Maybe there’s enough blame to spread around, but the focus should be placed on those who are the source villains.

I fully support the efforts of the no-kill shelters, but until we fix the problems, the euthanasia of homeless pets will continue. Until our state legislatures get serious about puppy mills and funding spay/neuter programs and join forces with animal welfare groups, the problems will go on. Until the federal government gets serious about these problems, they will go on.

Until those who are uneducated about the need for spaying and neutering and about the horrors of puppy mills become educated, it will be difficult to fully solve the problem.

We’ve ALL got to work together – within a Pack Mentality – to solve this crisis. Far too many homeless are dying every year. We can make excuses, but excuses don’t save lives.

 

PACK MENTALITY BLOG: Compassion - teamed with Science and Logic

Adoptable kittens to be featured in Kitten Bowl on Super Bowl Sunday

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The Hallmark Channel has announced a new special for Super Bowl Sunday – “Kitten Bowl.” So joining the Puppy Bowl will be adoptable kittens on the TV field.

It is great that that the networks are promoting the adoption of homeless pets with specials such at this.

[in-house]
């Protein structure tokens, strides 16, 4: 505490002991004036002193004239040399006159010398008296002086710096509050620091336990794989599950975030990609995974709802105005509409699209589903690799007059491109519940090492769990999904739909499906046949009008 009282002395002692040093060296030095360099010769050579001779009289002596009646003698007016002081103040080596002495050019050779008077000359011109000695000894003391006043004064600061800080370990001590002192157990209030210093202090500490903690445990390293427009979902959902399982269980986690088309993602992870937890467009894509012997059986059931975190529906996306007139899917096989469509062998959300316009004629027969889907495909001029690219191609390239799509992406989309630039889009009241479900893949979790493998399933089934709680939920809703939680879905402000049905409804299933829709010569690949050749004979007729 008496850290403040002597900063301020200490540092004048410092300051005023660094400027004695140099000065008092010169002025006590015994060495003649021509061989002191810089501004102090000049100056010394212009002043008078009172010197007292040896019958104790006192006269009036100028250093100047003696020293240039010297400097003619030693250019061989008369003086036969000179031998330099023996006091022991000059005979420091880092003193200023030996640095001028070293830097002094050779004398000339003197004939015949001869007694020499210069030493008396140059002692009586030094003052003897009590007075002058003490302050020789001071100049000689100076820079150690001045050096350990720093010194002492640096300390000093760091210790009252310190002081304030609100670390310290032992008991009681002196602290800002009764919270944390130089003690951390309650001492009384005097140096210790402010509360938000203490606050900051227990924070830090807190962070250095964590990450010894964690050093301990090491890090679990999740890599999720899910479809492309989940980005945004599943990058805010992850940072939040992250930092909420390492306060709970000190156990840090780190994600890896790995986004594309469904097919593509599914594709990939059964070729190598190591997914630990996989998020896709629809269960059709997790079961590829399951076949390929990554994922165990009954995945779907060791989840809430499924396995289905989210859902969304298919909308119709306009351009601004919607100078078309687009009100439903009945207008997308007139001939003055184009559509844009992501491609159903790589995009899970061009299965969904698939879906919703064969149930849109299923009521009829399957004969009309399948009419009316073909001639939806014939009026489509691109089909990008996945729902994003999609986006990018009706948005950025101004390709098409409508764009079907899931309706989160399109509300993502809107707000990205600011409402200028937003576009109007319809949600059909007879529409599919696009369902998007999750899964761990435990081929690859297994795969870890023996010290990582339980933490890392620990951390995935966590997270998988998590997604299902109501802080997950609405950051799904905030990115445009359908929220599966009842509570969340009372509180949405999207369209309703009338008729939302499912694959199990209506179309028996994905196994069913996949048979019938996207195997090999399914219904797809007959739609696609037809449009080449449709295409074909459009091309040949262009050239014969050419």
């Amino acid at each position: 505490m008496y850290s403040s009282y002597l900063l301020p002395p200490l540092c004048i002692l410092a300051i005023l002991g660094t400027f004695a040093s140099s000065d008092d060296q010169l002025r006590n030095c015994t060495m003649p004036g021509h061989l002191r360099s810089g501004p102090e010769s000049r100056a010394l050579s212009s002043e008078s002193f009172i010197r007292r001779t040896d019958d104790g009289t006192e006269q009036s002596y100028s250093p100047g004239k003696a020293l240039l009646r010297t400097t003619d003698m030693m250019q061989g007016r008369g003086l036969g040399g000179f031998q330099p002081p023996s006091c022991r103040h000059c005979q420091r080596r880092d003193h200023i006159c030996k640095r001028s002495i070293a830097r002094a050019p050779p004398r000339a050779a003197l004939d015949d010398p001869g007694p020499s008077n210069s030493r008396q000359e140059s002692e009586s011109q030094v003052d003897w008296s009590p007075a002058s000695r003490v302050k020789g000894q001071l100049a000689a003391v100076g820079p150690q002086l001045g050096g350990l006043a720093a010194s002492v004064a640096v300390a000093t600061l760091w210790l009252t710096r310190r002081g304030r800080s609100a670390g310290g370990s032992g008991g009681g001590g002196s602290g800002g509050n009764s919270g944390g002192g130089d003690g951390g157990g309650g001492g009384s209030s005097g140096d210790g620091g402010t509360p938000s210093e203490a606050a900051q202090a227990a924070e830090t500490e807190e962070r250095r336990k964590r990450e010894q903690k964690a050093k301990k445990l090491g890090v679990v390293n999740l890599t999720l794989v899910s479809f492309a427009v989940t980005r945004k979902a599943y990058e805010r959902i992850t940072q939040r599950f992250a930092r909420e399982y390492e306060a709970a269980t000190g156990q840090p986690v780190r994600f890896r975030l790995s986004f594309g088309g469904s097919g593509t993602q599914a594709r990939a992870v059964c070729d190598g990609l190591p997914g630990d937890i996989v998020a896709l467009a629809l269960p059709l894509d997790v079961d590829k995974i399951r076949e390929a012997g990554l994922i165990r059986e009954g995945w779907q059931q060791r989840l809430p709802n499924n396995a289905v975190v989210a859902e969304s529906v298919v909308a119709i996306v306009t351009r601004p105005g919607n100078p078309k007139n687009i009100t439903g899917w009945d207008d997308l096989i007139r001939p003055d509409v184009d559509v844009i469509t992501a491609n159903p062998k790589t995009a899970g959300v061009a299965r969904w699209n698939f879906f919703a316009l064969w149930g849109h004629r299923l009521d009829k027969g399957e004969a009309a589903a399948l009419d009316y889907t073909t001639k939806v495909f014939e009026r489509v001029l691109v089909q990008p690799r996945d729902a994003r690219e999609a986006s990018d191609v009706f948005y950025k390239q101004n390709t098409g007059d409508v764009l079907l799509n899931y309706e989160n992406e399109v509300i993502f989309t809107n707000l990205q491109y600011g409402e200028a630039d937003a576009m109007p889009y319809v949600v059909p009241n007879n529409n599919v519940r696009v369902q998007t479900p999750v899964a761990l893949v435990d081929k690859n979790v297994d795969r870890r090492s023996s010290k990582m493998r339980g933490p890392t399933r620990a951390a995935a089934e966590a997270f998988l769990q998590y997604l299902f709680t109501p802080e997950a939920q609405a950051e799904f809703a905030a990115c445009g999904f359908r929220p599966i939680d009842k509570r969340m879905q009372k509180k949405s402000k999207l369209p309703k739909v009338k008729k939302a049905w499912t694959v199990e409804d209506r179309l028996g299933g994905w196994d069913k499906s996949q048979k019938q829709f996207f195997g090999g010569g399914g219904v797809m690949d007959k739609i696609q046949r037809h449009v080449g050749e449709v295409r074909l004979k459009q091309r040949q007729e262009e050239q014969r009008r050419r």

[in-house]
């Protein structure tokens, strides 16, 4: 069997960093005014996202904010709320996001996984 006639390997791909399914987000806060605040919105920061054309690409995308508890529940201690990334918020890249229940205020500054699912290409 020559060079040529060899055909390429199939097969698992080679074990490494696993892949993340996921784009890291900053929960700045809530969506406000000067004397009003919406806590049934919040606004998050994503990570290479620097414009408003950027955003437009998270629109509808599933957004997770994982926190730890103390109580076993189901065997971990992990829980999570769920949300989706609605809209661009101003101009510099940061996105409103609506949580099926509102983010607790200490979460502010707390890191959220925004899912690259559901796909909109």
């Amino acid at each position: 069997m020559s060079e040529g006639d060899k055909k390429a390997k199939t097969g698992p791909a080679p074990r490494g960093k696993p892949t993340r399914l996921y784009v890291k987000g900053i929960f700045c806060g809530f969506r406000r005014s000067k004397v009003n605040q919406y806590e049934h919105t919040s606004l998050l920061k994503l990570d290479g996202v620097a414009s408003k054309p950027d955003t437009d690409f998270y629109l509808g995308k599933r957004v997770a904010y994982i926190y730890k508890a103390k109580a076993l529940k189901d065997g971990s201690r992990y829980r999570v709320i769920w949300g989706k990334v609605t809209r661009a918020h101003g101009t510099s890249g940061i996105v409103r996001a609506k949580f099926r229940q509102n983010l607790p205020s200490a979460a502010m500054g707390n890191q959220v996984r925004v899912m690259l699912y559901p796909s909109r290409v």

The full Hallmark press release:

“” “”

THE BIGGEST SUNDAY IN ALL OF SPORTS HAS A BRAND NEW TRADITION!
HALLMARK CHANNEL’S ‘KITTEN BOWL’

Hallmark Channel’s Three-Hour Original Special Filled with Purr-Fectly Adoptable Kittens Performing in the Biggest Feline Sports Show in TV History

Attention, sports fans! Hallmark Channel announces a brand new tradition that is sure to become the most talked about big game on television! On Sunday, February 2, 2014 (12:00 p.m.-9:00 p.m. ET/PT), Hallmark Channel opens its stadium doors to the greatest feline showdown in cable television history, “Kitten Bowl,” a three-hour Hallmark Channel Original Special featuring the world’s most adorable – and adoptable – kittens in the mother lode of cat agility competition. The special, which will be presented annually, is supported by the network’s animal welfare partner, American Humane Association, and is just one of many high-profile commitments the company has made to its evergreen Pet Project initiative. With American Humane Association, Hallmark Channel’s in-house production team will scour rescue associations and shelters searching for kitty competitors whose enduring prize will be a loving, forever home. “Kitten Bowl” is a bonanza of opportunity for Ad Sales and product integration and will feature a live streaming internet channel to catch every delightful, charming, or inspirational moment. Suiting up as judges, referees, and sideline trainers will be Hallmark Channel’s top tier Original Movie talent. And, in a first for the network, viewers at home will vote in social media for the MVK – Most Valuable Kitten. Continue reading

PACK MENTALITY BLOG: Compassion - teamed with Science and Logic

Pilots N Paws helping homeless pets go long distance for new homes

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Thanks to my brother Mark, a long-time pilot, for sending me this story about a great organization – Pilots N Paws.